Staff members at the Jewish Community Alliance (JCA) in Jacksonville, Fla., recently joined colleagues from the city’s Jewish Family and Community Services, Jewish Federation, and River Garden Hebrew Home on a trip to Israel. The 13 Jewish professionals—CEOs, administrators, directors, educators, and a fitness trainer—who represent the diversity of the community and its agencies and touch all facets of Jewish life in Jacksonville spent eight days together as part of an Israel Learning Seminar. Funding was provided by the Myron Flagler Israel Learning Seminar Endowment Fund.
With the itinerary and content created by JCC Association Center for Israel Engagement, the group was led by tour educator Julian Resnick, whose goal was for participants to understand and fall in love with the land and people of Israel. The trip also sought to promote the positive outcomes when JCCs collaborate with other agencies in the wider community.
Several participants shared these thoughts and reflections upon their return.
JCC Association: What were the goals of the trip, and why were they important to you, both personally and as a JCC professional?
Kerstin Teutonico, Jewish Community Alliance early childhood educator: [B]eing in the land of Israel connected all the “knowing” [from the pre-trip study] with a feeling of how special Israel and its people are that cannot be taught during study groups.
Chris Turner, Jewish Community Alliance membership director: We left with a greater understanding of the culture and people of Israel as well as some incredible first-hand experiences of what it is like there instead of what you see on TV or read online. [T]his helps connect our organization with Israel, broadens the relationship we share with the people and country, and gives us a desire to bring more creativity to the programs and activities to have them tie more closely to Israel.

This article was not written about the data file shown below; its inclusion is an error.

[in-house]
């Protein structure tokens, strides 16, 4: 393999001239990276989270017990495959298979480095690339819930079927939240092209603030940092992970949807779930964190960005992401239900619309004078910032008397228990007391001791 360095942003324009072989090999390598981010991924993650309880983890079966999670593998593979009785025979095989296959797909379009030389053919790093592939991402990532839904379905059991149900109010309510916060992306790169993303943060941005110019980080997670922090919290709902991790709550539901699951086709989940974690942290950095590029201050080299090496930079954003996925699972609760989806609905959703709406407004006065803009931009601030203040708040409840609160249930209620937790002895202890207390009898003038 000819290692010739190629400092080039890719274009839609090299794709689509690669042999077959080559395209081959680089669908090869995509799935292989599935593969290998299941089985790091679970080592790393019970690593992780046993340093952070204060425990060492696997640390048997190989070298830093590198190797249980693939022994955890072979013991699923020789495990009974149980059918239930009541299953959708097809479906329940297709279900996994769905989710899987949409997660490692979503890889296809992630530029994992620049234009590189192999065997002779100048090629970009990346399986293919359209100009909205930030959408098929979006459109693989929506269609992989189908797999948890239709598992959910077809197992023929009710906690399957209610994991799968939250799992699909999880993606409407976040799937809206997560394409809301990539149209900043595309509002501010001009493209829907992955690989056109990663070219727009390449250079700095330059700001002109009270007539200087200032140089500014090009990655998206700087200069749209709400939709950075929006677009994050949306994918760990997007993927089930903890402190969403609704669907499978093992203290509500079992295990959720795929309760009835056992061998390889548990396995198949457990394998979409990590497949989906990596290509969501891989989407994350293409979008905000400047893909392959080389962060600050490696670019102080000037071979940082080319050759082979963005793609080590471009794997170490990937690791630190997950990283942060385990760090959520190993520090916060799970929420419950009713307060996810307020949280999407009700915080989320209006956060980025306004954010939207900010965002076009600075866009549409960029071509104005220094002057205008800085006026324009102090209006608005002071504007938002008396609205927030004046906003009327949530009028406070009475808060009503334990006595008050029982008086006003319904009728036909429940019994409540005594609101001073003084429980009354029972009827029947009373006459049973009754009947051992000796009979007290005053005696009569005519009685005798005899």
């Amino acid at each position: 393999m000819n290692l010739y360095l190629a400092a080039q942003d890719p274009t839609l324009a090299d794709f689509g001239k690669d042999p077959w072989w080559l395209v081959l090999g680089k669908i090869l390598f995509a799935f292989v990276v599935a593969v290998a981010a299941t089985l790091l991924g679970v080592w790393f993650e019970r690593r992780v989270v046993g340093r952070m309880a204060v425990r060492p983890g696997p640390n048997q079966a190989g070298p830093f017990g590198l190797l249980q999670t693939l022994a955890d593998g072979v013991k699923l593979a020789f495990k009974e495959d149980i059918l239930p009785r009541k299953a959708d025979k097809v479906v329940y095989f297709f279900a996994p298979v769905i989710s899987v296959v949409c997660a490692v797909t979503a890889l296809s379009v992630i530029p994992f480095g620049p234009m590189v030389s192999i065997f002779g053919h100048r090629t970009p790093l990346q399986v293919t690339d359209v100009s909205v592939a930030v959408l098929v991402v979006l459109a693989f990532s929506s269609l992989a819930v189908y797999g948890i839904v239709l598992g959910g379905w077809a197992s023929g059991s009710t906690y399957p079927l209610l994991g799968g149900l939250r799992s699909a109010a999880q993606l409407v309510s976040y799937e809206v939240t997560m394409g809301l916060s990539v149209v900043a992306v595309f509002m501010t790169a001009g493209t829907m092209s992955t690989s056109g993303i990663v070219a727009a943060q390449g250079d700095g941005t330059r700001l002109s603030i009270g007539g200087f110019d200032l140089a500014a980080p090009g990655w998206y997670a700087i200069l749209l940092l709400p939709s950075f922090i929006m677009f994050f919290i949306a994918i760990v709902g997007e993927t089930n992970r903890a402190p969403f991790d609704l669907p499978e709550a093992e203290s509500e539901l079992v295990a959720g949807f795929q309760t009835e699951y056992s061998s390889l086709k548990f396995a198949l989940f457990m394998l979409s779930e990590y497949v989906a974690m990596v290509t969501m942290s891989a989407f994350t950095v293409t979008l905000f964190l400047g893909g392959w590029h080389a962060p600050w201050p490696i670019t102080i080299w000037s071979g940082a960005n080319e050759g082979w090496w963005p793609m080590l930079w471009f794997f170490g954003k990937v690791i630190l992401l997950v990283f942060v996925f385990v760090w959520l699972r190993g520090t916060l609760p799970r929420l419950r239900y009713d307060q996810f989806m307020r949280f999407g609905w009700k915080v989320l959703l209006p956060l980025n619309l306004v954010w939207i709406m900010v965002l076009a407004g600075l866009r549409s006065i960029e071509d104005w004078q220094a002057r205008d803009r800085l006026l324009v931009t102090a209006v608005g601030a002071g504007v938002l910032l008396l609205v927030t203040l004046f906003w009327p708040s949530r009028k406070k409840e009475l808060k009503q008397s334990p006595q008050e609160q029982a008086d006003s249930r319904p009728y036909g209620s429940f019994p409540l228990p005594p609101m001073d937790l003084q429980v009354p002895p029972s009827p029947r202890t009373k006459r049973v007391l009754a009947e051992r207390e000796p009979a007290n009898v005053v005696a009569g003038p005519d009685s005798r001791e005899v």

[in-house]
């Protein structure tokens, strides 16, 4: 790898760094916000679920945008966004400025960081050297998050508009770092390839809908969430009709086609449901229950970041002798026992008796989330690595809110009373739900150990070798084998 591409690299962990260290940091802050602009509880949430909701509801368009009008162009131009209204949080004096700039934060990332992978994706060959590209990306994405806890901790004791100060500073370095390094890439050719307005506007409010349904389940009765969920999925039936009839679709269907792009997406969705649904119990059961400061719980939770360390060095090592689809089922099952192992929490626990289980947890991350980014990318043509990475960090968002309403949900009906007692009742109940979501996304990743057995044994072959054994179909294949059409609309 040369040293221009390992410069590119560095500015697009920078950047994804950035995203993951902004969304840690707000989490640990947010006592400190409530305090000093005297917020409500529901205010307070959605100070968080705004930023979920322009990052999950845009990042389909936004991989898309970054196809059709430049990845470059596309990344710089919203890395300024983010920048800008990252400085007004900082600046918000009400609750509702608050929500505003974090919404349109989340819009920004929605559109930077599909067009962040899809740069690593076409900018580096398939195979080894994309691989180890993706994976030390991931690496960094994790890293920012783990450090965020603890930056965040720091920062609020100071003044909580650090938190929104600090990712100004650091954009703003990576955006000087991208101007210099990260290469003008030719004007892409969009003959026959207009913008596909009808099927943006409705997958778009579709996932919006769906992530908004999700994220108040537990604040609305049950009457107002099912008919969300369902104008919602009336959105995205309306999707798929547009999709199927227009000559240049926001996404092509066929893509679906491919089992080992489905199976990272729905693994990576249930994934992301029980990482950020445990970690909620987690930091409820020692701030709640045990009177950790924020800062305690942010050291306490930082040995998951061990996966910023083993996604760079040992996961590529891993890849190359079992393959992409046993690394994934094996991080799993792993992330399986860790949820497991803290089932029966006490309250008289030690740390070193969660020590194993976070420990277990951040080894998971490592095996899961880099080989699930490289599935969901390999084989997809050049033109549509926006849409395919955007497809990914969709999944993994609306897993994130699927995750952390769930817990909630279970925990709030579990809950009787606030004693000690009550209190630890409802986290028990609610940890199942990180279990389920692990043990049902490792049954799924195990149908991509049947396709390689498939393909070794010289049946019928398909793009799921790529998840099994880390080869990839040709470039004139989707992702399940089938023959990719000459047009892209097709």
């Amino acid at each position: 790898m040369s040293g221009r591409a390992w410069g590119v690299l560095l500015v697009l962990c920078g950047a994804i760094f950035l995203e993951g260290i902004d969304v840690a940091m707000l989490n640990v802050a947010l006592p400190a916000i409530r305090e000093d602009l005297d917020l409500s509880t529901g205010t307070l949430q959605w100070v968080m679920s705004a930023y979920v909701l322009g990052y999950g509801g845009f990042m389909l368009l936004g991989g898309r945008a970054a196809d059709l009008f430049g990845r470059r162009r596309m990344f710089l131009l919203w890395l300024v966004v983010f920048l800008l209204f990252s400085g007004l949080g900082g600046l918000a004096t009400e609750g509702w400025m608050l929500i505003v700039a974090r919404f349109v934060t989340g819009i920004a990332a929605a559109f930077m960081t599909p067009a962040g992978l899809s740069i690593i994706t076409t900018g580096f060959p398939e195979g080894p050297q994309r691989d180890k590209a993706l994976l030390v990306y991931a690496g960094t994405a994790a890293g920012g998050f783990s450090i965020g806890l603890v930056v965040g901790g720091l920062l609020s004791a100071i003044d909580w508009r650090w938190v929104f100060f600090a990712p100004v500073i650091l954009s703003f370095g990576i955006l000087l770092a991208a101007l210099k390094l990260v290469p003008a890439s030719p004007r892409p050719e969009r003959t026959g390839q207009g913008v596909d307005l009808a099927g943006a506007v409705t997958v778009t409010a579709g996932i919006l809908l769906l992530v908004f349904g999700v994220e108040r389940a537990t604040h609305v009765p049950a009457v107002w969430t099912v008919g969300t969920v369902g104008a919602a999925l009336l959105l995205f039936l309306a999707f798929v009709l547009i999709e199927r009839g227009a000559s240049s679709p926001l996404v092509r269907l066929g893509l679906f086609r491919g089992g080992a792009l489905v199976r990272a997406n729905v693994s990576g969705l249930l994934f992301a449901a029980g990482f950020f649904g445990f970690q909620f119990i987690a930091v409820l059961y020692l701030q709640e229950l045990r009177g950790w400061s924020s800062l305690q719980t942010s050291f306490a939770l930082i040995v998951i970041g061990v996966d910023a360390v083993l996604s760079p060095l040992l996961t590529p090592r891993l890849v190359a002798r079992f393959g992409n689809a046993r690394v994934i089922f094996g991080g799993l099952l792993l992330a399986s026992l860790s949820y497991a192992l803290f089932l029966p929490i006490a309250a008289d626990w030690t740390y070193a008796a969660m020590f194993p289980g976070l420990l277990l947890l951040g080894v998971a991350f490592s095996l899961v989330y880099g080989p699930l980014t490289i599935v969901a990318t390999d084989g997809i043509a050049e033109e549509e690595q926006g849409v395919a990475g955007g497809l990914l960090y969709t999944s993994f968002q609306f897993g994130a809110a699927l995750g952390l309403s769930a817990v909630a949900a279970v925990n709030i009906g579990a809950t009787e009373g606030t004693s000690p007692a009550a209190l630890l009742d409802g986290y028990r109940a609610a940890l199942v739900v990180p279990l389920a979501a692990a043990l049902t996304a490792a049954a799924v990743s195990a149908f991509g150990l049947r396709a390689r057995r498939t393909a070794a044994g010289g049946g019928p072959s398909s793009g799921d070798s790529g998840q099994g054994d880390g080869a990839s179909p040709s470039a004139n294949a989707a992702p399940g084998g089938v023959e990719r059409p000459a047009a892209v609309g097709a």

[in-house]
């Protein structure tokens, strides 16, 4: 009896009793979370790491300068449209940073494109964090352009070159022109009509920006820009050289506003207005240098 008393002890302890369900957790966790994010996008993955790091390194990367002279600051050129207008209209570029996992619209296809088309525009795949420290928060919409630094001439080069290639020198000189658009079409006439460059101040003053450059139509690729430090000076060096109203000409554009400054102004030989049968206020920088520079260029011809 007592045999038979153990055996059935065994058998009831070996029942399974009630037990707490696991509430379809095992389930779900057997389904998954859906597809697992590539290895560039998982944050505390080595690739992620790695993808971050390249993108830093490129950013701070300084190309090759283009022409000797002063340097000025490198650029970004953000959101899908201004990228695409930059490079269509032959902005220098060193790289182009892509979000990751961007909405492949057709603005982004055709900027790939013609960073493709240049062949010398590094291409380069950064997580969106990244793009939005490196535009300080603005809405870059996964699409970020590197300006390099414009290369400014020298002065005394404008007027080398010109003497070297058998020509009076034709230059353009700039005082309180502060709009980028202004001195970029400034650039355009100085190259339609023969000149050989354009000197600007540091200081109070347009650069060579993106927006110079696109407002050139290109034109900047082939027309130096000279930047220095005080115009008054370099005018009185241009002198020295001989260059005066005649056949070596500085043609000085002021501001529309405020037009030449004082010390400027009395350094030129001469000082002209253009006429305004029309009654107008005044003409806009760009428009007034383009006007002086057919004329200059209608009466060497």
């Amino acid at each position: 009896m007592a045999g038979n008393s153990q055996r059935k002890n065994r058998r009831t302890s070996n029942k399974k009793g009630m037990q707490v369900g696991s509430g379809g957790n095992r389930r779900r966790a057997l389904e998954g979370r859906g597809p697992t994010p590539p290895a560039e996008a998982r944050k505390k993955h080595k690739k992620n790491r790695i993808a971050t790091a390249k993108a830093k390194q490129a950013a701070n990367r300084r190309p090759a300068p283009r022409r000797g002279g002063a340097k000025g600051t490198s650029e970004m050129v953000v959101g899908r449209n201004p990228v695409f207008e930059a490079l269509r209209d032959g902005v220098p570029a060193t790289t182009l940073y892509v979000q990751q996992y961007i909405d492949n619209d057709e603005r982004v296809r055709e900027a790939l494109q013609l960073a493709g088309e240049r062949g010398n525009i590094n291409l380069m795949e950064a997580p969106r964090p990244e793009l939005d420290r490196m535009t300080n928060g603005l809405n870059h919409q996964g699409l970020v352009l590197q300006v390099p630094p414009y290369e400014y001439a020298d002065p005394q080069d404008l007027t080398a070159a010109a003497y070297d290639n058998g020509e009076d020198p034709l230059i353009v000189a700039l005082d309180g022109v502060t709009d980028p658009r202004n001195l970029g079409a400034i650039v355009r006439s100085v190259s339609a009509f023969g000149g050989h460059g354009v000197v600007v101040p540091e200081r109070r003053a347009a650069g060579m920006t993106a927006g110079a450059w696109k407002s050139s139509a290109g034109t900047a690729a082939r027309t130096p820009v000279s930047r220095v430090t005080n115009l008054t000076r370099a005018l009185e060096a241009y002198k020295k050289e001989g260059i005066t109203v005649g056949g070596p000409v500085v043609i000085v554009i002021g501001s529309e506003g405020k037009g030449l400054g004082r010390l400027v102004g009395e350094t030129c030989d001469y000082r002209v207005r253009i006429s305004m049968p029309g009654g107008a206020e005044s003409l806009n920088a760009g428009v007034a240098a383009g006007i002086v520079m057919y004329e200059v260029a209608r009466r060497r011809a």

Amanda Collins Hall, Jewish Community Alliance, youth services director: I wanted to soak up every bit of what Israel had to offer—its history, landscape, traditions, people, food, economy, and more! Not only did I take in all of Israel’s beauty, but I grew personally and professionally. Israel impacted me deeply in a profound way. I came back from Israel a brighter, more open version of myself.
Rachael Ledesma, Jacksonville Jewish Federation early childhood educator: [Among t]he goals of this trip were to bring back what we learned and experienced to our work environment. As a teacher, I can [now] speak to my students about places I’ve visited with much more knowledge after experiencing them for myself.
JCC Association: With so many different travel and tour options in Israel, why was it important and valuable for your experience to be curated and led by JCC Association’s Center for Israel Engagement?
KT: The JCC Association’s Center [for Israel Engagement] connected [us with] Israel on an emotional level. [With] the help of our guide, we were able to experience the land of Israel and its people on a much deeper level.
CT: Having JCC Association’s Center for Israel Engagement curate the experience helps cater the itinerary to areas which are more applicable to [people] who work for a Jewish agency, bring[ing] us closer to Israel in a way we would be able to bring back to our agencies to deepen the relationship.
JCC Association: What was the value of participating in a trip that included professionals from several of Jacksonville’s Jewish organizations traveling together?
Grant Helm, Jewish Community Alliance, fitness trainer: Includ[ing] professionals from several of our Jewish organizations made the overall experience more meaningful. We built memories together that we get to share for a lifetime while also implementing some of the Israeli modalities to our shared work culture.